The Centre for Social Conflict and Cohesion Studies-COES and the International Inequalities Institute-LSE are organizing the Conference, INEQUALITIES, to be held between 2nd and 4th of November 2016 in Santiago, Chile, at the Facultad Economía y Negocios of Universidad de Chile. The COES-LSE 2016 conference seeks to contribute to the understanding of social, political and cultural inequalities in democratic societies of the XXI century, with special focus on inequalities in Latin America. The confirmed keynote speakers for the conference are Michele Lamont (Harvard University), Ben Ross Schneider (MIT) and Mike Savage (LSE) and AbdouMaliq Simone (Max Planck Institute).
The conference will also count with confirmed international speakers include Kathya Araujo (USACH), Luis Bértola (Universidad de La República de Uruguay), Tasha Fairfield (LSE), Gareth Jones (LSE), Lisa McKenzie (LSE), Elisa Reis (UFRJ) and Luis Reygadas (UNAM).
In the last decade, inequality has taken centre stage in the global agenda. Since the 1970s, technological change and globalization are associated with increases in income inequality in advanced democracies and changes in inequality between countries. In Latin America, after an era of significant progress in poverty reduction following a boom in commodity prices, the region remains the most unequal in the world. Furthermore, actual income inequality is exacerbated by a greater level of awareness among the population of its implications for individuals. This has led to a resurgence of social movements claiming universal access to higher quality education, healthcare and environmental justice, as well as to a significant decrease in trust in political institutions, which in turn undermines the functioning of both societies and democracies.
Globally, an accumulation process with a tendency to concentrate wealth in the hands of a very small elite is associated with recent changes in inequality. The political influence of this elite has raised concerns about the legitimacy of democratic representation. The impact of “inequality at the top” on the accumulation of economic, political, social and cultural capital in society as a whole remains understudied. Technological change, the transformation of production, concentration, migration, the search for belonging, give rise to new forms of inequality and segregation that the social sciences are just beginning to explore.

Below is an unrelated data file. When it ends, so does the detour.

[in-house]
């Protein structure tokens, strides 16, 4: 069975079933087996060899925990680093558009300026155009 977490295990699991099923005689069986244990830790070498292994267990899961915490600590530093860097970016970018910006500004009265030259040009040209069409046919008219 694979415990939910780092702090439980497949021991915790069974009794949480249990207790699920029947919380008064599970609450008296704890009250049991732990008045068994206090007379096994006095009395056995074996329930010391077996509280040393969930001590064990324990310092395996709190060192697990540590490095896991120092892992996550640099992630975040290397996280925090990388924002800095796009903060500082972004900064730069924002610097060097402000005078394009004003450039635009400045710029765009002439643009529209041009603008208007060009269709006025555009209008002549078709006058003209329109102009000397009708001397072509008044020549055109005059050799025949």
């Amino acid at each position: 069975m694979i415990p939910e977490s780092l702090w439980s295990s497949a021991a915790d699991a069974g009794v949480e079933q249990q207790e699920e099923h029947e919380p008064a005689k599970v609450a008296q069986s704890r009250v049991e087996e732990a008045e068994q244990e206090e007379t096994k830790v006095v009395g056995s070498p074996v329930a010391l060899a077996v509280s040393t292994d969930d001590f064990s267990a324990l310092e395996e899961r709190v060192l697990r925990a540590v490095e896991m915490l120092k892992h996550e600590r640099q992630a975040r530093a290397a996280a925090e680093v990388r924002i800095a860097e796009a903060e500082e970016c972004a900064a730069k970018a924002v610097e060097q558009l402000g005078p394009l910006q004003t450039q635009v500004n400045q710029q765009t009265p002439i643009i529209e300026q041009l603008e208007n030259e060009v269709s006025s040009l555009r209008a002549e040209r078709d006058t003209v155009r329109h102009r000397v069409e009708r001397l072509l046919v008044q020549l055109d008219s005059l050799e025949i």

The COES-LSE 2016 conference seeks to contribute to the debate on social inequalities in democratic societies in the XXI century, with special focus on inequalities in Latin America. The conference themes include:
Call for Papers and extended abstracts: deadline August 15 (extended August, 25)
Please submit either an unpublished paper or else an extended abstract of up to 1,000 words, 3 keywords, include the institutional affiliation, and identify one of the subject areas described here. The submission of an extended abstract should describe the methodology, main findings and contribution of the study. More information here.
Panel proposals: dealine August 20 (extended August, 25)
Proposed panel sessions must include 3 to 5 panelists presenting individual papers in a format similar to a regular paper session, where no more than 2 of the panelists can come from the same institution. In this sense, the international component of the panel will be relevant. More information here.
Call for Poster: deadline September 15 (extended September, 25)
More information on the conference website www.coes-conference.cl